‘If our schools are safe, we are safe’

Students in Pakistan are learning how to stay safe when disasters strike

WFP Asia & Pacific
Apr 4, 2018 · 3 min read

Sanghar district is home to droughts, torrential rains, flooding, and a lack of resources. This makes responding to disasters in this remote area challenging.

Sanghar experienced severe flooding each year from 2010 through 2012. This destroyed roads, farms and markets and severely affected families’ ability to access food. After 3 successive floods, Sanghar was hit by a drought from 2013 through 2014. The recovery process from these weather extremes has been long. Communities are now shifting their focus towards preparing for disasters so they can minimize the damage they can cause.

A teacher guides students through the Safe Schools programme. Photo: WFP/Mahira Afzal

A school can be as simple as a tree with a few bushes for some shade, or a single building for students of all ages. But regardless of the weather and the condition of their classrooms, children walk to school each day in the heat so they can get an education.

The World Food Programme (WFP) launched a school safety programme to help children and their communities better prepare for disasters, and know how to react if one strikes. WFP is working closely with its cooperating partner, Focus Humanitarian Assistance (FOCUS) Pakistan. The programme has been made possible with generous support of the Government of Norway.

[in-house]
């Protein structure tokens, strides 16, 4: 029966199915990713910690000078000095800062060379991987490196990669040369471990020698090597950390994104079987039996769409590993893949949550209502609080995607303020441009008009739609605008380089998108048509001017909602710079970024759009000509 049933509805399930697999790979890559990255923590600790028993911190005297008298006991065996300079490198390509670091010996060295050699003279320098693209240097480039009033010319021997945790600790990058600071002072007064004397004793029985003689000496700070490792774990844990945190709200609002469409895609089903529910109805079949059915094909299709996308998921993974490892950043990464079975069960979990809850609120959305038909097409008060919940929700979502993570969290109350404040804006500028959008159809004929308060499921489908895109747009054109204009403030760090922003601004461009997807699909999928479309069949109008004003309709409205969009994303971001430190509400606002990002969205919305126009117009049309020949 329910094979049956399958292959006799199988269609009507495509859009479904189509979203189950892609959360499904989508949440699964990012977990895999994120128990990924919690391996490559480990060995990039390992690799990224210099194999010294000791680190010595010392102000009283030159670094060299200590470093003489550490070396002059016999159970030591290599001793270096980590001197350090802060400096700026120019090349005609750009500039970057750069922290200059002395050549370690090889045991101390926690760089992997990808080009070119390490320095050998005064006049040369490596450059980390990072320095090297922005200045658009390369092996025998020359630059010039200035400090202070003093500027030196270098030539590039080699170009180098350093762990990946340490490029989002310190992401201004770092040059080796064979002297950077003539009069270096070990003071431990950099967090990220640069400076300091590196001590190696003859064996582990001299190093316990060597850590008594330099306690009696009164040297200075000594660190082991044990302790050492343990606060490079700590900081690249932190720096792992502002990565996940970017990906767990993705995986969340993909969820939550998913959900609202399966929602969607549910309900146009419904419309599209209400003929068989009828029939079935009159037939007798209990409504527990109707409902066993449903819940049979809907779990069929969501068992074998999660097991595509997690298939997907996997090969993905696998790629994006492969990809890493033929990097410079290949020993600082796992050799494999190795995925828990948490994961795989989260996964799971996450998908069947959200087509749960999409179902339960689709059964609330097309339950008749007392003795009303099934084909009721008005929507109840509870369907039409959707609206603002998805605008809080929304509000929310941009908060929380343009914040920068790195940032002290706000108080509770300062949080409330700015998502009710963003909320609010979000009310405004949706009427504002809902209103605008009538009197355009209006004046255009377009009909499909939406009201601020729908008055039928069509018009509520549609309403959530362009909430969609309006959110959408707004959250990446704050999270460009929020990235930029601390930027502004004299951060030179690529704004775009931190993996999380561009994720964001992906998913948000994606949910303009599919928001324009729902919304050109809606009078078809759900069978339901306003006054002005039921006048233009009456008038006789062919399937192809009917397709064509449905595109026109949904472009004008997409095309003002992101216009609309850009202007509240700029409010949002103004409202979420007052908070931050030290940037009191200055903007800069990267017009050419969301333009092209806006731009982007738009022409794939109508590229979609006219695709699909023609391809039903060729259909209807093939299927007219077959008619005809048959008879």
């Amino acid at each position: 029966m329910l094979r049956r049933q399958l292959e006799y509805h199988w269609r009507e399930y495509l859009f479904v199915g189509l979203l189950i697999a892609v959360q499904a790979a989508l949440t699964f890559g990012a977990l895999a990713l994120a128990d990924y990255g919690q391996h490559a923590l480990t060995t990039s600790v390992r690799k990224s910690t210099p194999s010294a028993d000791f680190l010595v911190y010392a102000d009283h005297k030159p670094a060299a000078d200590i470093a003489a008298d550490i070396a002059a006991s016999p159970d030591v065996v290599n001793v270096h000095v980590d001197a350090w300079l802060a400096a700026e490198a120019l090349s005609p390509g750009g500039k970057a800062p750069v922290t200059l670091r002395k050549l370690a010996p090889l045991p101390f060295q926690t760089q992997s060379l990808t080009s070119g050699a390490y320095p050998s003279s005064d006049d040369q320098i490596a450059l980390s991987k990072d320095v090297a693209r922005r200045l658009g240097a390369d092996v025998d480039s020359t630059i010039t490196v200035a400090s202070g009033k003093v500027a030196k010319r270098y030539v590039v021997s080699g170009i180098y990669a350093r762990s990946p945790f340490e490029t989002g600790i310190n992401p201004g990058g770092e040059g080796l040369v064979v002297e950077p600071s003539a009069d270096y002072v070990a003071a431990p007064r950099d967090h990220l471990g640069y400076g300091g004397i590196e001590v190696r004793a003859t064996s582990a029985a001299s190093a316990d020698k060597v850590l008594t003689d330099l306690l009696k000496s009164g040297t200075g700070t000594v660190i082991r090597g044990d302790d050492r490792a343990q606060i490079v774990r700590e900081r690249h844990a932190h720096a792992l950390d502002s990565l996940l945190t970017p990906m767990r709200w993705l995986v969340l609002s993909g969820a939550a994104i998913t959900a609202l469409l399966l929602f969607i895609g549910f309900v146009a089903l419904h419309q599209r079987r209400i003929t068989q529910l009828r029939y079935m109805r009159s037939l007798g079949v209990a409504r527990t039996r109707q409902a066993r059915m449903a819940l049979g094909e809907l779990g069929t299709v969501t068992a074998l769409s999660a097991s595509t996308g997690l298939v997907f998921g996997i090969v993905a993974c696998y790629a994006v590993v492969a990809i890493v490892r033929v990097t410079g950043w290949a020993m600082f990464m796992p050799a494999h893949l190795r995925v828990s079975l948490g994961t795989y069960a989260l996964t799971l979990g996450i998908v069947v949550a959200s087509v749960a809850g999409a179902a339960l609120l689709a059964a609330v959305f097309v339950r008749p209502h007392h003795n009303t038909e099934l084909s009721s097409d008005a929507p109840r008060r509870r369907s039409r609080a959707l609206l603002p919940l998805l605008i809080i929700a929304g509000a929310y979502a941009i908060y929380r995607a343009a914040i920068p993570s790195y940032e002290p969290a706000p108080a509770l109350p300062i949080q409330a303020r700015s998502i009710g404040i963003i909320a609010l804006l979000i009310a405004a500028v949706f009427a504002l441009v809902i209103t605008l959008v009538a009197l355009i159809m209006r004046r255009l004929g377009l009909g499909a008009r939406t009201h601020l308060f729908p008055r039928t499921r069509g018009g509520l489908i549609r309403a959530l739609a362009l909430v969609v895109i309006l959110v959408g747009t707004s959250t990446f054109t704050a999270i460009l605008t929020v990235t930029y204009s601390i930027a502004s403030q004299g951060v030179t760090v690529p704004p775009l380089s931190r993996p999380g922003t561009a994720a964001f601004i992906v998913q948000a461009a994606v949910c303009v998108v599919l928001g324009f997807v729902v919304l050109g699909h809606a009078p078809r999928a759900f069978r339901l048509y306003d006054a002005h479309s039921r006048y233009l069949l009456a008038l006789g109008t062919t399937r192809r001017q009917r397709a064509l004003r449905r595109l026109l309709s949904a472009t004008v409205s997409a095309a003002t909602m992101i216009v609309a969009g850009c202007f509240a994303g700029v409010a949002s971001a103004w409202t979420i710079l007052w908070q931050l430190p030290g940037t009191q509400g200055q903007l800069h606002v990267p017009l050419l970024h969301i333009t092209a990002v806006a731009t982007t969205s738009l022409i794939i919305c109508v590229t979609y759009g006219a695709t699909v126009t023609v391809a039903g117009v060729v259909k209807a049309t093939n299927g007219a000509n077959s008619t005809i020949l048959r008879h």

More than 3,000 students in 40 schools in Sanghar district are now aware of the disasters that could affect them. School management committees have also been trained so they can ensure the safety of adults and children in their community.

Learning to identify local hazards will help to keep students safer. Photo: Mahira Afzal

For 13 year old Venooud Kumar, the school safety training programme has changed the way he thinks about disasters.

“Our parents have told us about heat stroke, fires, and snake bites as threats to our life but the sessions at the school have made us learn what to do when we see fires or when there are floods. We know how to put bandage on someone if they are bleeding when there is a disaster.”

“We have learned that if our schools are safe, we are safe,” he added.

Students practice how to rescue each other if a disaster strikes. Photo: Mahira Afzal.

The school safety programme encourages students to draw a map of their school and their community, and to identify areas that are safe and unsafe for them when a disaster occurs. This will help them to plan ahead and to know what to do to reach safety.

Students are learning simple methods for seeking shelter including covering their heads if they experience an earthquake and how to avoid physical harm.

In disaster-prone countries like Pakistan, building peoples’ skills to respond to disasters, especially in rural areas, will benefit entire communities. WFP is committed to supporting communities in Pakistan to become more resilient to disasters and a changing climate.

Learn more about WFP’s work in Pakistan.

Story written by Mahira Afzal.

World Food Programme Insight

Insight by The World Food Programme

World Food Programme Insight

Insight by The World Food Programme

WFP Asia & Pacific

Written by

Fighting hunger from Afghanistan to Fiji. Regional office based in Bangkok.

World Food Programme Insight

Insight by The World Food Programme